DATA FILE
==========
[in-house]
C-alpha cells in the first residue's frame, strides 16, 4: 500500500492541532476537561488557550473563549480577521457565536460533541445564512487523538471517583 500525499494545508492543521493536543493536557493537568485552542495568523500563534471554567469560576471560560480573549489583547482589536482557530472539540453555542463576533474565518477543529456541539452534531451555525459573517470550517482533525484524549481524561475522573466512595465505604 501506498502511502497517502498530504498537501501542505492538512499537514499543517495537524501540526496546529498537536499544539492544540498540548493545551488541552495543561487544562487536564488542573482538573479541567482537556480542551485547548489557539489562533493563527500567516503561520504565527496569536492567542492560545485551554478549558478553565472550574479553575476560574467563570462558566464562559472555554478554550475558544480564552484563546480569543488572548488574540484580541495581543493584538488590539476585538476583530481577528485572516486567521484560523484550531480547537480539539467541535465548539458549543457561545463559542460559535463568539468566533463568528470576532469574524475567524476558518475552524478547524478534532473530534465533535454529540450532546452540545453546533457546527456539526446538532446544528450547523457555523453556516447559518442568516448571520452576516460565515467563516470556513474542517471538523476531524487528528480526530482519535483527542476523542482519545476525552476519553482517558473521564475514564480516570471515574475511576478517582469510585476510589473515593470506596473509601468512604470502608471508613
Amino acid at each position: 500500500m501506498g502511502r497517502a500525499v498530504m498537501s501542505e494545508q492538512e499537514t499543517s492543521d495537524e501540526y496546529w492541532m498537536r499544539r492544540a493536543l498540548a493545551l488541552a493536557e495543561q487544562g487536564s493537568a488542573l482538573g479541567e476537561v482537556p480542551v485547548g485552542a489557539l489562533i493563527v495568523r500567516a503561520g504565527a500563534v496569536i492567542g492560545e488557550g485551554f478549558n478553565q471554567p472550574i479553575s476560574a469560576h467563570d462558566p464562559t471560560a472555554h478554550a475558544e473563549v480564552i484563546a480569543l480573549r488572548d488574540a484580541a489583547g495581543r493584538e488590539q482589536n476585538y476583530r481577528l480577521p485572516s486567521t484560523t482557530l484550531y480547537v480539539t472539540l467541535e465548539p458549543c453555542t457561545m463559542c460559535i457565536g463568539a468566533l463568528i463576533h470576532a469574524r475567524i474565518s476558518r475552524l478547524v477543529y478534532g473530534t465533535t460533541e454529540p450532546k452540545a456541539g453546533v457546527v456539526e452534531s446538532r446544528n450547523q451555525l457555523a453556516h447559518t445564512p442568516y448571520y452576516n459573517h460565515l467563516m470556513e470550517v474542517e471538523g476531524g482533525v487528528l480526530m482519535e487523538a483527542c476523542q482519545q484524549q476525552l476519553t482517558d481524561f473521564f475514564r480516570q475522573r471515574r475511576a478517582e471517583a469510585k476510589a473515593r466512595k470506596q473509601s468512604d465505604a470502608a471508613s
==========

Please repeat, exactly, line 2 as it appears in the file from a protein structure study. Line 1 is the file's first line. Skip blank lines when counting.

C-alpha cells in the first residue's frame, strides 16, 4: 500500500492541532476537561488557550473563549480577521457565536460533541445564512487523538471517583 500525499494545508492543521493536543493536557493537568485552542495568523500563534471554567469560576471560560480573549489583547482589536482557530472539540453555542463576533474565518477543529456541539452534531451555525459573517470550517482533525484524549481524561475522573466512595465505604 501506498502511502497517502498530504498537501501542505492538512499537514499543517495537524501540526496546529498537536499544539492544540498540548493545551488541552495543561487544562487536564488542573482538573479541567482537556480542551485547548489557539489562533493563527500567516503561520504565527496569536492567542492560545485551554478549558478553565472550574479553575476560574467563570462558566464562559472555554478554550475558544480564552484563546480569543488572548488574540484580541495581543493584538488590539476585538476583530481577528485572516486567521484560523484550531480547537480539539467541535465548539458549543457561545463559542460559535463568539468566533463568528470576532469574524475567524476558518475552524478547524478534532473530534465533535454529540450532546452540545453546533457546527456539526446538532446544528450547523457555523453556516447559518442568516448571520452576516460565515467563516470556513474542517471538523476531524487528528480526530482519535483527542476523542482519545476525552476519553482517558473521564475514564480516570471515574475511576478517582469510585476510589473515593470506596473509601468512604470502608471508613